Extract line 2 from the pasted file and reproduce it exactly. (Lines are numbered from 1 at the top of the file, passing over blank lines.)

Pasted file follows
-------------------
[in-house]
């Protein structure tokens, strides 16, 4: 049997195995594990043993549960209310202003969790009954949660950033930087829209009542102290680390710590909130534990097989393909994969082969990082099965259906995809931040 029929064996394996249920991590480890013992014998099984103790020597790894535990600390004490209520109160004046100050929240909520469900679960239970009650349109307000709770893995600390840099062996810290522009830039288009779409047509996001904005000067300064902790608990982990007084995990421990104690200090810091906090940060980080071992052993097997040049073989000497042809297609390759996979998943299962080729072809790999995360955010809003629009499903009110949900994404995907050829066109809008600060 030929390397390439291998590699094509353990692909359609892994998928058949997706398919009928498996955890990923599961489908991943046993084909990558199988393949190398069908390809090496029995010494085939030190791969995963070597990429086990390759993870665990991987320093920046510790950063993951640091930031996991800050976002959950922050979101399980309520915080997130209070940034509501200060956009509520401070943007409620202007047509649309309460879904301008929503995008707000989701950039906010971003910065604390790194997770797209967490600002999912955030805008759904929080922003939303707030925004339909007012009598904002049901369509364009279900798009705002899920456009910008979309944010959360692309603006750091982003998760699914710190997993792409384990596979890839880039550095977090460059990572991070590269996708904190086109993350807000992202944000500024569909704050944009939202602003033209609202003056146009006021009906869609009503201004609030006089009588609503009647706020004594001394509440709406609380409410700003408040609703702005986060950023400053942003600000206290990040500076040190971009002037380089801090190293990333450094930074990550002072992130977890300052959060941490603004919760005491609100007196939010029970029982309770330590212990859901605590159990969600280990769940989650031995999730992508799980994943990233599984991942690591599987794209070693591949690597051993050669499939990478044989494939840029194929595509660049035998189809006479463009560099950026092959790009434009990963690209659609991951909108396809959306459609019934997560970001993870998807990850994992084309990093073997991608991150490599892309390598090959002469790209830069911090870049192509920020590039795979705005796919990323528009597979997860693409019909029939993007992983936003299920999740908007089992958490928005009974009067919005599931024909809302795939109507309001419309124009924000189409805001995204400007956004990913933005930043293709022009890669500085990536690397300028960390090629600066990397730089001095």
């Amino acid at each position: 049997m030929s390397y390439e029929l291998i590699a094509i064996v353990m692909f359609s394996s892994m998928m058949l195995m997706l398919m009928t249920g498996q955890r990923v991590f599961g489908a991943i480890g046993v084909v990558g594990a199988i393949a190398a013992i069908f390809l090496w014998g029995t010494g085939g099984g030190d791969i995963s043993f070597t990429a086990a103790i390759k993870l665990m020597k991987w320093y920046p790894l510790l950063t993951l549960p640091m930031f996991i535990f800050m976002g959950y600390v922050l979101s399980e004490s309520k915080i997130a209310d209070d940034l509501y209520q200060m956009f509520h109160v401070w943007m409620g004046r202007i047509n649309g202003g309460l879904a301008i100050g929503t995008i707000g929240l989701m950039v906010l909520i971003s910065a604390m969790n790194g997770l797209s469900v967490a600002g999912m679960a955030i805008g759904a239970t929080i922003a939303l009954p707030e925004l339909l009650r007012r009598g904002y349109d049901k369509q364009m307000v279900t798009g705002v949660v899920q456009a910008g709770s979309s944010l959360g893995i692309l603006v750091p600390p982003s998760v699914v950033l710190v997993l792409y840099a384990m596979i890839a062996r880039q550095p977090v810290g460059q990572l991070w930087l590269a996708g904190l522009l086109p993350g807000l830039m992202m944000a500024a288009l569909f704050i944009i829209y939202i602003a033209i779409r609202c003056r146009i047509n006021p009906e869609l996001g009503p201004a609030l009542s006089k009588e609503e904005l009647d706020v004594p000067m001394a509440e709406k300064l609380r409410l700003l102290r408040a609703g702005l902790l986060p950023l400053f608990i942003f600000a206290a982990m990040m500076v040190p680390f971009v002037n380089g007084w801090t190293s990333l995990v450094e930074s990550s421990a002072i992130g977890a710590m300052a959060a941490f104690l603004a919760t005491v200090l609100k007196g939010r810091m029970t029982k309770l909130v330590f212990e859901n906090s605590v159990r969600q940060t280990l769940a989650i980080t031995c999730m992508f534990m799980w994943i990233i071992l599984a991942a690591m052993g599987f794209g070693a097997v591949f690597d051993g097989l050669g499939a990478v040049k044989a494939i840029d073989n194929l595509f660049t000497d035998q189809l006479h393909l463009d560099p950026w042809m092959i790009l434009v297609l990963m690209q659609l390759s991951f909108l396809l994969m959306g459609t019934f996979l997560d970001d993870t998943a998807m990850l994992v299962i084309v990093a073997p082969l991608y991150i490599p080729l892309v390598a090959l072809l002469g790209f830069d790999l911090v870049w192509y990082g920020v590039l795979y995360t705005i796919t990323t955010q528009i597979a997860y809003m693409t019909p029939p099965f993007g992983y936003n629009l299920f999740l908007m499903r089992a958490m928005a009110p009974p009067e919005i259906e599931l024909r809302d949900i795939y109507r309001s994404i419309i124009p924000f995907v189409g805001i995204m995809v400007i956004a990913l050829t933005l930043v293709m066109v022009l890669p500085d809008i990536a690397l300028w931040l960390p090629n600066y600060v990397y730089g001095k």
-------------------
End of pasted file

């Protein structure tokens, strides 16, 4: 049997195995594990043993549960209310202003969790009954949660950033930087829209009542102290680390710590909130534990097989393909994969082969990082099965259906995809931040 029929064996394996249920991590480890013992014998099984103790020597790894535990600390004490209520109160004046100050929240909520469900679960239970009650349109307000709770893995600390840099062996810290522009830039288009779409047509996001904005000067300064902790608990982990007084995990421990104690200090810091906090940060980080071992052993097997040049073989000497042809297609390759996979998943299962080729072809790999995360955010809003629009499903009110949900994404995907050829066109809008600060 030929390397390439291998590699094509353990692909359609892994998928058949997706398919009928498996955890990923599961489908991943046993084909990558199988393949190398069908390809090496029995010494085939030190791969995963070597990429086990390759993870665990991987320093920046510790950063993951640091930031996991800050976002959950922050979101399980309520915080997130209070940034509501200060956009509520401070943007409620202007047509649309309460879904301008929503995008707000989701950039906010971003910065604390790194997770797209967490600002999912955030805008759904929080922003939303707030925004339909007012009598904002049901369509364009279900798009705002899920456009910008979309944010959360692309603006750091982003998760699914710190997993792409384990596979890839880039550095977090460059990572991070590269996708904190086109993350807000992202944000500024569909704050944009939202602003033209609202003056146009006021009906869609009503201004609030006089009588609503009647706020004594001394509440709406609380409410700003408040609703702005986060950023400053942003600000206290990040500076040190971009002037380089801090190293990333450094930074990550002072992130977890300052959060941490603004919760005491609100007196939010029970029982309770330590212990859901605590159990969600280990769940989650031995999730992508799980994943990233599984991942690591599987794209070693591949690597051993050669499939990478044989494939840029194929595509660049035998189809006479463009560099950026092959790009434009990963690209659609991951909108396809959306459609019934997560970001993870998807990850994992084309990093073997991608991150490599892309390598090959002469790209830069911090870049192509920020590039795979705005796919990323528009597979997860693409019909029939993007992983936003299920999740908007089992958490928005009974009067919005599931024909809302795939109507309001419309124009924000189409805001995204400007956004990913933005930043293709022009890669500085990536690397300028960390090629600066990397730089001095």